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 [F] New York Times on the Web Forums  / Science  /

    Missile Defense

Technology has always found its greatest consumer in a nation's war and defense efforts. Since the last attempts at a "Star Wars" defense system, has technology changed considerably enough to make the latest Missile Defense initiatives more successful? Can such an application of science be successful? Is a militarized space inevitable, necessary or impossible?

Read Debates, a new Web-only feature culled from Readers' Opinions, published every Thursday.

Earliest Messages Previous Messages Recent Messages Outline (5943 previous messages)

rshow55 - 08:08pm Nov 18, 2002 EST (# 5944 of 5949) Delete Message
Can we do a better job of finding truth? YES. Click "rshow55" for some things Lchic and I have done and worked for on this thread.

almarst2002 11/18/02 7:46pm . . . since the real audience is not blind and deaf - we have to be concerned about what people believe - on the basis of what they hear and see - the "dots" they have to connect.

There is a limit to how safe we can be - how sensible resolutions can be - if the "right to lie" is unrestrained.

That's a big problem, that we've discussed, about the media in and owned by the United States. But not just in the United States.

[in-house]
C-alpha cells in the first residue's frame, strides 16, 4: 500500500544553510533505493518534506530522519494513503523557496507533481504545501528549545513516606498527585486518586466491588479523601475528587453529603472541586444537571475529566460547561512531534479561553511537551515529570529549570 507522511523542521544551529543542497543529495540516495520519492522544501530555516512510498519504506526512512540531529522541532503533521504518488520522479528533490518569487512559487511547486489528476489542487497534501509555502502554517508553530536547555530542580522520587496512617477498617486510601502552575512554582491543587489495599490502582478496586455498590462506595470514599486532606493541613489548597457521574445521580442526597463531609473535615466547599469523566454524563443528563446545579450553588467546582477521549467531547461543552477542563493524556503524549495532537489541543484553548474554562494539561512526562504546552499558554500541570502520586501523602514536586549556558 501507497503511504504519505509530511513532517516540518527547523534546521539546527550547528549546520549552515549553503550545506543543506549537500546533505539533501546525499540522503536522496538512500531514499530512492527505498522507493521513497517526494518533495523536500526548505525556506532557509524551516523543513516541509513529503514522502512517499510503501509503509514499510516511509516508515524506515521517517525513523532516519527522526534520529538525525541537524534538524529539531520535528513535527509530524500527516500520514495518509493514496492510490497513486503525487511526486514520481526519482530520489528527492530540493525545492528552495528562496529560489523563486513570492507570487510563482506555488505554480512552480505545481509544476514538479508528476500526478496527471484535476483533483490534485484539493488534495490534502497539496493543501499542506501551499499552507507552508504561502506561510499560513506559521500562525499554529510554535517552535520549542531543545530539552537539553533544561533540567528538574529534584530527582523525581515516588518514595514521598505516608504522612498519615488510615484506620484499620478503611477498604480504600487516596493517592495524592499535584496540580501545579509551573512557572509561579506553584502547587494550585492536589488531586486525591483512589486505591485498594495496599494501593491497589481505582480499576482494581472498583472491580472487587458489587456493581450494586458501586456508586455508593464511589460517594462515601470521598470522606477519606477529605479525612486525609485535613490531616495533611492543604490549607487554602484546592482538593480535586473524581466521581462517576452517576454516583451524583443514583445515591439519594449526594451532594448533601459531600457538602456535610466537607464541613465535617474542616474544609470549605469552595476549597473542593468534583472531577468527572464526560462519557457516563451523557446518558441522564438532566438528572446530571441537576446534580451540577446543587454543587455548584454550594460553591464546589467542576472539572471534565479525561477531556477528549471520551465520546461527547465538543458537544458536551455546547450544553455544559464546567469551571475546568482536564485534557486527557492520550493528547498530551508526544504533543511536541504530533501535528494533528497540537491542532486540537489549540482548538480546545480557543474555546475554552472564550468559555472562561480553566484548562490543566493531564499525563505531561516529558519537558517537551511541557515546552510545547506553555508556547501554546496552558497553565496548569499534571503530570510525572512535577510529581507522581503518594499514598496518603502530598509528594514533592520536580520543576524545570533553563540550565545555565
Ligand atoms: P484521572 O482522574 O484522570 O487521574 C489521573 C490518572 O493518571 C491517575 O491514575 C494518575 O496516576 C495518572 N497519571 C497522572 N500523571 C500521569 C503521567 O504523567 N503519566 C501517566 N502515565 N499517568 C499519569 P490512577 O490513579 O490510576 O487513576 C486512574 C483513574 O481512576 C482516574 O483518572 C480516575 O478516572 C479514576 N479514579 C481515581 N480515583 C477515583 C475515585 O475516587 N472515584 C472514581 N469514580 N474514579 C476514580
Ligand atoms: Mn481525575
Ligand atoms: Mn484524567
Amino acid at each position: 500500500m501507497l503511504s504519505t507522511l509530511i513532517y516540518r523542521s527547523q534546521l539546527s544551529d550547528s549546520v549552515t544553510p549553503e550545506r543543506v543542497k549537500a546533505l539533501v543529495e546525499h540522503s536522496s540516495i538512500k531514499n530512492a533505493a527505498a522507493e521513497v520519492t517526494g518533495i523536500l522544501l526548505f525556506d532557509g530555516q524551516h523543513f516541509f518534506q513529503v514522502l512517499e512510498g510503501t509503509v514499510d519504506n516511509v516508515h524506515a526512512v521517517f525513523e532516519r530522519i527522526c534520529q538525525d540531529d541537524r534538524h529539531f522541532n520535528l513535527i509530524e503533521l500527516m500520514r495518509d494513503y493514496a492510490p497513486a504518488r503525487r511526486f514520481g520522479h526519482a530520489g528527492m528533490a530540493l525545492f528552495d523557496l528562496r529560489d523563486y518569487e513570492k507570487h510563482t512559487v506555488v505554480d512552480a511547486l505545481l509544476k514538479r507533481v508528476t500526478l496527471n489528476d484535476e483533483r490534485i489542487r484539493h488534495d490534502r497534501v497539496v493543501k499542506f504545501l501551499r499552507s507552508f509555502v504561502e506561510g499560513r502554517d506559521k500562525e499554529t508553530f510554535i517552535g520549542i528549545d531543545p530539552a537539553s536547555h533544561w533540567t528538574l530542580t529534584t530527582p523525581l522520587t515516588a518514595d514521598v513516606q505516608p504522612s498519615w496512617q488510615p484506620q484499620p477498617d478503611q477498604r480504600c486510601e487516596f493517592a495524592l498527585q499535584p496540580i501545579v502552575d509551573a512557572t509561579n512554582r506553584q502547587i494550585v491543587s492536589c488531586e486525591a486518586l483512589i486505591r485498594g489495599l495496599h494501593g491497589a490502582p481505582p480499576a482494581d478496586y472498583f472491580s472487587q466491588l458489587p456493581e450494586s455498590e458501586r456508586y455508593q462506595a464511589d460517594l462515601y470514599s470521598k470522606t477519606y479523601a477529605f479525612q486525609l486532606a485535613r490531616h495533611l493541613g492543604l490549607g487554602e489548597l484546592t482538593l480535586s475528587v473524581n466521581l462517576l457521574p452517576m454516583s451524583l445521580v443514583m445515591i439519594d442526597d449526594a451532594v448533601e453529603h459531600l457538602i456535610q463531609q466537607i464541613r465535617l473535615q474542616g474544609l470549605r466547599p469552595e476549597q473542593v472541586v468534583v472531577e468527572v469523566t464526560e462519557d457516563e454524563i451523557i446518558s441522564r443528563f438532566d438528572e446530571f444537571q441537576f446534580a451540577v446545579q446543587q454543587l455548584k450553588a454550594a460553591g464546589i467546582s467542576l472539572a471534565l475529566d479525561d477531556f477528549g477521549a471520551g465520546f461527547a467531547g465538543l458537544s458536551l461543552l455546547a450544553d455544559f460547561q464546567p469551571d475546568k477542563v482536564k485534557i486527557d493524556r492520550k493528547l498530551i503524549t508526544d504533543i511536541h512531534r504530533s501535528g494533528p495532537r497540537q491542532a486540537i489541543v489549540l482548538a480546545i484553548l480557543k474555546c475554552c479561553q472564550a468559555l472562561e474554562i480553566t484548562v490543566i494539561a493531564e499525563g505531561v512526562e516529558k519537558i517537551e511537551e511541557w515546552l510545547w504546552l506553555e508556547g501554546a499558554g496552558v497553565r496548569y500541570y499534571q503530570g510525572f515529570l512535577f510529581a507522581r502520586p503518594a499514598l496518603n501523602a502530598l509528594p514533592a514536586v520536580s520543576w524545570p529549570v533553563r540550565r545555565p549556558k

People can make crazy decisions based on crazy information. Any media operation will want to slant to its audience - no paper wants to "bite the hand that reads them" (there's an old expression about "biting the hand that feeds them" ) Or offend the eye that sees them.

But when it matters enough - and things broadcast often matter - getting a reasonable focus matters a lot.

rshow55 - 08:40pm Nov 18, 2002 EST (# 5945 of 5949) Delete Message
Can we do a better job of finding truth? YES. Click "rshow55" for some things Lchic and I have done and worked for on this thread.

3349 rshow55 7/30/02 7:38am


. Do the authorities, or people with status, have an unlimited right to lie, distort, and distract in the United States of America?

Or the authorities, or their servants, anywhere else?

3585 rshow55 8/9/02 11:46am

On this thread, March 22 of last year, I posted this:

" I've been thinking about a book by Paul H. Weaver -- a man with plain connections to the right wing of American government circles -- he taught poly sci at Harvard, was a writer and editor for Fortune, and is a fellow of the Hoover Institution at Stanford . ... (Around Stanford, a joke is that, no matter which side you look at the Hoover Tower, it leans a little to the right.)

The book is NEWS AND THE CULTURE OF LYING: How Journalism Really Works --- Free Press, 1994.

Inside the dust cover, there's this:

" News is in no way the reflection of reality it claims to be. Nor have even its most radical critics grasped its true nature. News, Paul H. Weaver argues, is largely a fabrication - a record of the joint performances by which journalists and official sources foist a highly artificial sense of permanent emergency on the public.

" The modern news genre has its origins in a sweeping but little-understood revolution at the turn of the (20th century) by figures like Joseph Pulitzer, Ivy Ledbetter Lee, and Woodrow Wilson, who helped to gut the liberal traditions of American democracy and replace them with a system of constitutional oligarchy based on news, the public-relations oriented corporation, and the activist presidency. The main product and governing instrument of this new "emergency state" is a "culture of lying," which has its sources in the hidden institutional relationships that control the production of news.


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